Charting the future of public relations
Most Newsrooms Around The World Now Fully Digital
Holmes Report
Holmes Report
News and insights from the global PR industry

Most Newsrooms Around The World Now Fully Digital

A full digital tool-set is now in use in newsrooms and editorial offices around the world, with far-reaching implications for the public relations industry.

Holmes Report

A full digital tool-set is now in use in newsrooms and editorial offices around the world, with far-reaching implications for the public relations industry, according to the latest Oriella Digital Journalism Study, released by the Oriella network of independent, technology-focused public relations firms.

A “digital first” policy, breaking news online as it happens, is in place at over a third of the media titles surveyed with use of mobile apps, video produced in-house, and social media as a news source all on the rise.

The study, based on a survey of almost 550 journalists from 15 countries spanning Europe, Asia-Pacific and the Americas, provides evidence of wholesale changes in how publications gather and communicate stories. This year’s study, the sixth, found a quarter of the journalists surveyed often prepare multiple versions of the same story as it develops, while 20 percent said that “citizen journalism” now carries as much credibility in their organisation as mainstream reporting.

Digital media are also shaping publications’ revenue models. The proportion of respondents saying their outlet has a mobile app has nearly doubled over the past two years to 40 percent. In addition, use of premium apps to monetise content has increased by a third since 2012.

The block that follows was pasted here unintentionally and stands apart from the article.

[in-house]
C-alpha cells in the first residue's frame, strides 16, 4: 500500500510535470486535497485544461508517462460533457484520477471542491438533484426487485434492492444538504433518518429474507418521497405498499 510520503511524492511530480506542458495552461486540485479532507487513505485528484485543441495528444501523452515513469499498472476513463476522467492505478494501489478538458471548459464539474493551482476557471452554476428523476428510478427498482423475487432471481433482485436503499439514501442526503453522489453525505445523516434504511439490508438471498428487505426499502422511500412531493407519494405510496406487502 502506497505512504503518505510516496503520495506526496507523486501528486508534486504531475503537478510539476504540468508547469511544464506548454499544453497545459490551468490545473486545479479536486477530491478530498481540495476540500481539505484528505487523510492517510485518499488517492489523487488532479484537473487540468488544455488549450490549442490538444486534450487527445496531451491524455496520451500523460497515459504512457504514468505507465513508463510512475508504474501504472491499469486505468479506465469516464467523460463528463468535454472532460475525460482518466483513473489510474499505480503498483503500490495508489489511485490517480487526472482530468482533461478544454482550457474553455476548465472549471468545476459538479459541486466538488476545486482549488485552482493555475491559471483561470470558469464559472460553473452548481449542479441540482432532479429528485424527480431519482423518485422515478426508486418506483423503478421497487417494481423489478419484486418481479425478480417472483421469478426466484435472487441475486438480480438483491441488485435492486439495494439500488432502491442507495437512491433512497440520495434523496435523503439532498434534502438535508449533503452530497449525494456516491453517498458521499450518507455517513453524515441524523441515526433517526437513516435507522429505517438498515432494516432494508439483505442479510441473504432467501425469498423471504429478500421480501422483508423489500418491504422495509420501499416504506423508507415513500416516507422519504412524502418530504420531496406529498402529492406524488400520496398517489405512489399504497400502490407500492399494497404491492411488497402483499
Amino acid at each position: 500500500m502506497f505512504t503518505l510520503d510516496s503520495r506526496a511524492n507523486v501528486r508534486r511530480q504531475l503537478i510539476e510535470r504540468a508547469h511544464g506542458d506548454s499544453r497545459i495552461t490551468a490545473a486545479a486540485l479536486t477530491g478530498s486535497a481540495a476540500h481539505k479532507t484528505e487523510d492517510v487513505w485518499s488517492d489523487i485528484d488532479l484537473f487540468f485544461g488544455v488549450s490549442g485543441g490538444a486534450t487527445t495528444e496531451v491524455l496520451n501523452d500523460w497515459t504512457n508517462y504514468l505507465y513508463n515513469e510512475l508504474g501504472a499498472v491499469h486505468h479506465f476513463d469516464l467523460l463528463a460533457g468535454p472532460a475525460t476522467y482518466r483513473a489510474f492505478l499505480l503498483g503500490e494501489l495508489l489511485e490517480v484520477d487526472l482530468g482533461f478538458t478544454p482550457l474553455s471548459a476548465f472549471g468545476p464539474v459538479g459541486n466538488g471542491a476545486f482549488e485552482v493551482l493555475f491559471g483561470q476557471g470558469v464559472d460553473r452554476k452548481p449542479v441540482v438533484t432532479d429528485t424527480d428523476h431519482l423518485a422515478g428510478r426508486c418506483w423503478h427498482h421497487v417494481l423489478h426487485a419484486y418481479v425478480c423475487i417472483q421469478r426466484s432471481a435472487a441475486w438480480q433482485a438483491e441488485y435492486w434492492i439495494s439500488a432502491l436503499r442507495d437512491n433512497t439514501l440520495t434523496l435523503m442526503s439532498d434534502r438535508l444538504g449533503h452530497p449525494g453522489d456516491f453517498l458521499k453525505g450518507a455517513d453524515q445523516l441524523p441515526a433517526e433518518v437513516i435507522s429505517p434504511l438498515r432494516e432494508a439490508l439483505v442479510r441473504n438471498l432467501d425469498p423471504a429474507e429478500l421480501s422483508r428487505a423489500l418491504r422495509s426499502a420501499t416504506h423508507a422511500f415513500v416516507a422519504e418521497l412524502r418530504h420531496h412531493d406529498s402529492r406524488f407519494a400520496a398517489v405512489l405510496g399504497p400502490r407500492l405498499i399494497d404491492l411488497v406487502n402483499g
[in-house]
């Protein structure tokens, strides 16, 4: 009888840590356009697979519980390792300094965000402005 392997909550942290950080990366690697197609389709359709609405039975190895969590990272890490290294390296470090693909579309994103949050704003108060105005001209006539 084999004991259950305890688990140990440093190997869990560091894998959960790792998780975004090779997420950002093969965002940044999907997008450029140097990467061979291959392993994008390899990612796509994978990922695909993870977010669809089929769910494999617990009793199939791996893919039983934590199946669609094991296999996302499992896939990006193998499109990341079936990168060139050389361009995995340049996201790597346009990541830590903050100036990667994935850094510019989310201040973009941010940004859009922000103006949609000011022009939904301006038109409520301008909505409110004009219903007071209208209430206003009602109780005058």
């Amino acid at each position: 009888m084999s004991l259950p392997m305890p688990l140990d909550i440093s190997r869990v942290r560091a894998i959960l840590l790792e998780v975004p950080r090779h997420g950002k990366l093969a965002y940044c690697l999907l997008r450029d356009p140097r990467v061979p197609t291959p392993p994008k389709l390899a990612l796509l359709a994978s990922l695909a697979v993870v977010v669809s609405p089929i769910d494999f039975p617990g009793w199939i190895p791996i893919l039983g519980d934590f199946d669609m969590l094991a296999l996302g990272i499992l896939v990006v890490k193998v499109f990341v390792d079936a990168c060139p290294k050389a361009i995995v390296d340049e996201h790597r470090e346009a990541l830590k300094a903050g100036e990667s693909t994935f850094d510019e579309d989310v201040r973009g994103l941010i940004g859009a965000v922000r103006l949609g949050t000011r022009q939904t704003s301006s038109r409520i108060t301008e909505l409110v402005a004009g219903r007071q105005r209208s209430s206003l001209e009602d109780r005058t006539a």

According to Robin Grainger, director of the Oriella PR Network, “Our study suggests 2013 is a watershed year for the world’s media. The growing interest in ‘digital first’ reporting, video, real-time news, mobile content and citizen journalism all exemplify what we’re calling the ‘New Normal for News.’

“If these trends accelerate, there are some potentially game-changing ramifications for media and communicators alike. First, touch-screen interfaces will open up new possibilities for storytelling. One example could be interactive graphics (or ‘digi-graphics’) which blend high design and big data to enable readers to navigate their own path through stories. Second, we may see a polarisation of journalistic output. At one end short, ‘tweet-like’ news updates will provide near real-time coverage of events in print and on video, optimised for small screens. At the other end, we may see much longer-form feature and investigative pieces. ‘Shorter but quicker’ journalism could also afford media brands greater prominence—and consequently greater traffic—in search rankings, news readers and ‘social news aggregator’ apps such as Flipboard and Pulse News.”

The study finds that journalists are using social media for news-gathering, but continue to place an emphasis on trusted sources and pre-existing relationships. For example, 51 percent of journalists said they source new stories from microblogs, such as Twitter and Weibo, but only when the source behind them is already known to them. When the source is unknown, their use by journalists halved.

By contrast, 59 percent of respondents said they sourced their news from “conversations with industry insiders.”

The sources most trusted by journalists were academics and other experts, who were trusted by 70 percent of journalists; technical experts in companies (trusted by 63 percent) and analysts (49 percent). Company CEOs were trusted by only 41 percent, and actually distrusted by one journalist in eight. The least trusted individuals were politicians, PR officers, heads of marketing, and community managers—all of whom were more distrusted than trusted by journalists.

View Style:

Load 3 More
comments powered by Disqus